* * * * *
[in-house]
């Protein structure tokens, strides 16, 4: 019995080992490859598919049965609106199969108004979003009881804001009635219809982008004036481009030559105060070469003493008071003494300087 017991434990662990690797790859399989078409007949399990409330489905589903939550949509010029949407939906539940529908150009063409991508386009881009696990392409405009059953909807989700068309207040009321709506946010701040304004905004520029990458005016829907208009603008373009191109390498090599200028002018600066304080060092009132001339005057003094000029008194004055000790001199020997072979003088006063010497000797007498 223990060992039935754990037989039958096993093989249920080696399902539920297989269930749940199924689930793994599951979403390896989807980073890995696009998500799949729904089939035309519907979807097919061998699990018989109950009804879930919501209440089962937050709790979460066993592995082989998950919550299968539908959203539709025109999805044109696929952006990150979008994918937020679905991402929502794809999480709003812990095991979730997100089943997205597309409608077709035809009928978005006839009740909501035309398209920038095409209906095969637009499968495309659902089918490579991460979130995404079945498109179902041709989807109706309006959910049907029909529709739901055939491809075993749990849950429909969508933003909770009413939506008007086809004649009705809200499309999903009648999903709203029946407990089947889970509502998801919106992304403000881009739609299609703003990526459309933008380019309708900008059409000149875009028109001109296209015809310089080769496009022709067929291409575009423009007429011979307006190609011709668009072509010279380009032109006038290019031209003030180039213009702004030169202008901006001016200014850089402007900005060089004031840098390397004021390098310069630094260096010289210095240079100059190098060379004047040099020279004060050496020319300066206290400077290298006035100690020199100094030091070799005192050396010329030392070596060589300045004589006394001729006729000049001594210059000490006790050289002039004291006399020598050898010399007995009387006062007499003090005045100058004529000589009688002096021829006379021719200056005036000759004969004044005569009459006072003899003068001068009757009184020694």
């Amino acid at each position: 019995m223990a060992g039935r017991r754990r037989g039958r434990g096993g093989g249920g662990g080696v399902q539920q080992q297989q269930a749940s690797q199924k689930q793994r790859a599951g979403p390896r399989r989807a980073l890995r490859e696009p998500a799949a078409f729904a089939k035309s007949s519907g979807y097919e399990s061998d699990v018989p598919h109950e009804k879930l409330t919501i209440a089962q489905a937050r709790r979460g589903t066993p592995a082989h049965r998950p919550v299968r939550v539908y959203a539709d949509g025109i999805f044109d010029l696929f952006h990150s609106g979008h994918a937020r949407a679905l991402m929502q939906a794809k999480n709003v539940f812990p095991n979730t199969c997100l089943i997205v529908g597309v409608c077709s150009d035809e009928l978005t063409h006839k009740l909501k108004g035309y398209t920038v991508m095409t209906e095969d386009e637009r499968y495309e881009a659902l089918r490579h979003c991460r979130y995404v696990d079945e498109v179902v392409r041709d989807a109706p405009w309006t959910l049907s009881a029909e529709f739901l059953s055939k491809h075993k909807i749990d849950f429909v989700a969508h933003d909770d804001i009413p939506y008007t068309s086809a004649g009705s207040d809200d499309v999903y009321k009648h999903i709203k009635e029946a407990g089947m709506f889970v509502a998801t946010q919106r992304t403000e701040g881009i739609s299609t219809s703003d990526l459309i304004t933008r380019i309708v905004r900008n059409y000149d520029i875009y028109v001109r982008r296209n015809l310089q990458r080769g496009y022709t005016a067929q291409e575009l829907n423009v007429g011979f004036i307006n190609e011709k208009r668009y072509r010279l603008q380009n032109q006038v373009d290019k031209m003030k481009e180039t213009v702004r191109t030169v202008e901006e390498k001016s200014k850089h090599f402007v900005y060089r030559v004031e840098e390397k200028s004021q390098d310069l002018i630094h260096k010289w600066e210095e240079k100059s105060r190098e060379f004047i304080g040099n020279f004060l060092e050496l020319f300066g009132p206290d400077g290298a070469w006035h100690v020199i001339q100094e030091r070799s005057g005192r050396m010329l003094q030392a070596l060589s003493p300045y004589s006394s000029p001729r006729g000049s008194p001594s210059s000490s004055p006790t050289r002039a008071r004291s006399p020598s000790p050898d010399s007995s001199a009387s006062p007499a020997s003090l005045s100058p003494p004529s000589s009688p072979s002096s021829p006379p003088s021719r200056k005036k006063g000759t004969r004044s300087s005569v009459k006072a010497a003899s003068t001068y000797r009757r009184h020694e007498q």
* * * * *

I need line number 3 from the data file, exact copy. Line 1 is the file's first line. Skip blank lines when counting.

């Amino acid at each position: 019995m223990a060992g039935r017991r754990r037989g039958r434990g096993g093989g249920g662990g080696v399902q539920q080992q297989q269930a749940s690797q199924k689930q793994r790859a599951g979403p390896r399989r989807a980073l890995r490859e696009p998500a799949a078409f729904a089939k035309s007949s519907g979807y097919e399990s061998d699990v018989p598919h109950e009804k879930l409330t919501i209440a089962q489905a937050r709790r979460g589903t066993p592995a082989h049965r998950p919550v299968r939550v539908y959203a539709d949509g025109i999805f044109d010029l696929f952006h990150s609106g979008h994918a937020r949407a679905l991402m929502q939906a794809k999480n709003v539940f812990p095991n979730t199969c997100l089943i997205v529908g597309v409608c077709s150009d035809e009928l978005t063409h006839k009740l909501k108004g035309y398209t920038v991508m095409t209906e095969d386009e637009r499968y495309e881009a659902l089918r490579h979003c991460r979130y995404v696990d079945e498109v179902v392409r041709d989807a109706p405009w309006t959910l049907s009881a029909e529709f739901l059953s055939k491809h075993k909807i749990d849950f429909v989700a969508h933003d909770d804001i009413p939506y008007t068309s086809a004649g009705s207040d809200d499309v999903y009321k009648h999903i709203k009635e029946a407990g089947m709506f889970v509502a998801t946010q919106r992304t403000e701040g881009i739609s299609t219809s703003d990526l459309i304004t933008r380019i309708v905004r900008n059409y000149d520029i875009y028109v001109r982008r296209n015809l310089q990458r080769g496009y022709t005016a067929q291409e575009l829907n423009v007429g011979f004036i307006n190609e011709k208009r668009y072509r010279l603008q380009n032109q006038v373009d290019k031209m003030k481009e180039t213009v702004r191109t030169v202008e901006e390498k001016s200014k850089h090599f402007v900005y060089r030559v004031e840098e390397k200028s004021q390098d310069l002018i630094h260096k010289w600066e210095e240079k100059s105060r190098e060379f004047i304080g040099n020279f004060l060092e050496l020319f300066g009132p206290d400077g290298a070469w006035h100690v020199i001339q100094e030091r070799s005057g005192r050396m010329l003094q030392a070596l060589s003493p300045y004589s006394s000029p001729r006729g000049s008194p001594s210059s000490s004055p006790t050289r002039a008071r004291s006399p020598s000790p050898d010399s007995s001199a009387s006062p007499a020997s003090l005045s100058p003494p004529s000589s009688p072979s002096s021829p006379p003088s021719r200056k005036k006063g000759t004969r004044s300087s005569v009459k006072a010497a003899s003068t001068y000797r009757r009184h020694e007498q």